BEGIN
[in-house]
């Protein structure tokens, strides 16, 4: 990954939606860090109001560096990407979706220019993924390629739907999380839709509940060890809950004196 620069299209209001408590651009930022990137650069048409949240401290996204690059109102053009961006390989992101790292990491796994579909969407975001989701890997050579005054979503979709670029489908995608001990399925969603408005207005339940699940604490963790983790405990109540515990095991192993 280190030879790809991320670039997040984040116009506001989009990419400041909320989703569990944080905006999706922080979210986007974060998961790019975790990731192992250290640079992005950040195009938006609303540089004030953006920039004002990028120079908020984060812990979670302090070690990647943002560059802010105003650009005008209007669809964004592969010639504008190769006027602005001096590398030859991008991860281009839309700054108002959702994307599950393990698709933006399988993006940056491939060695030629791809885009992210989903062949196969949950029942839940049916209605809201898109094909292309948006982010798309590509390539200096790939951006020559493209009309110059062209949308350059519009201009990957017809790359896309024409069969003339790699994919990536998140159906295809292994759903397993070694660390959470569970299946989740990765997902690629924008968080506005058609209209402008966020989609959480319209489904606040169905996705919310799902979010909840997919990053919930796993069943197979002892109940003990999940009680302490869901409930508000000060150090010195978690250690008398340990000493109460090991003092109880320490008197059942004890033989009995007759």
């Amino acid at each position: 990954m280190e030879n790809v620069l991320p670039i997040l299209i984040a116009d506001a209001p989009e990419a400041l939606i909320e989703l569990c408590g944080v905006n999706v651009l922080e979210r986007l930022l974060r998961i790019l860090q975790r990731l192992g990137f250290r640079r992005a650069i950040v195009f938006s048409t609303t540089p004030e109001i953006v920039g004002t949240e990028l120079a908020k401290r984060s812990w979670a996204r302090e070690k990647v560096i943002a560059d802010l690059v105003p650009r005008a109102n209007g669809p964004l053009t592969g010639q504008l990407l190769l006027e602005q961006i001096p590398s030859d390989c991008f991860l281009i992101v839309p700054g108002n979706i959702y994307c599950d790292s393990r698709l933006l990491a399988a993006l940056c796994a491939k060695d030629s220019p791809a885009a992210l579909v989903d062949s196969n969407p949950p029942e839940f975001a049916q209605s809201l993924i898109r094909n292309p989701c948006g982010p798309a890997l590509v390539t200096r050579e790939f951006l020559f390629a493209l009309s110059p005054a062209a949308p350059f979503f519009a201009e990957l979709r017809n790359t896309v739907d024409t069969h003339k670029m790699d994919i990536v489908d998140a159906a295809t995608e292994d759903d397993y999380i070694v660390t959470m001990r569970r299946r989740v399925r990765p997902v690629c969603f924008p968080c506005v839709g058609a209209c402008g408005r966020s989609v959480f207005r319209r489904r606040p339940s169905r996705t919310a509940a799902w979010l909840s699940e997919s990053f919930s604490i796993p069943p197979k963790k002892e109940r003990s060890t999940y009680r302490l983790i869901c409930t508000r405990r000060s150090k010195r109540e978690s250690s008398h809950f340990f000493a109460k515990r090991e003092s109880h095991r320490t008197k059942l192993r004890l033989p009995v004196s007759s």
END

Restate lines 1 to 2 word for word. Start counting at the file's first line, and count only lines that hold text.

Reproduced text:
[in-house]
């Protein structure tokens, strides 16, 4: 990954939606860090109001560096990407979706220019993924390629739907999380839709509940060890809950004196 620069299209209001408590651009930022990137650069048409949240401290996204690059109102053009961006390989992101790292990491796994579909969407975001989701890997050579005054979503979709670029489908995608001990399925969603408005207005339940699940604490963790983790405990109540515990095991192993 280190030879790809991320670039997040984040116009506001989009990419400041909320989703569990944080905006999706922080979210986007974060998961790019975790990731192992250290640079992005950040195009938006609303540089004030953006920039004002990028120079908020984060812990979670302090070690990647943002560059802010105003650009005008209007669809964004592969010639504008190769006027602005001096590398030859991008991860281009839309700054108002959702994307599950393990698709933006399988993006940056491939060695030629791809885009992210989903062949196969949950029942839940049916209605809201898109094909292309948006982010798309590509390539200096790939951006020559493209009309110059062209949308350059519009201009990957017809790359896309024409069969003339790699994919990536998140159906295809292994759903397993070694660390959470569970299946989740990765997902690629924008968080506005058609209209402008966020989609959480319209489904606040169905996705919310799902979010909840997919990053919930796993069943197979002892109940003990999940009680302490869901409930508000000060150090010195978690250690008398340990000493109460090991003092109880320490008197059942004890033989009995007759």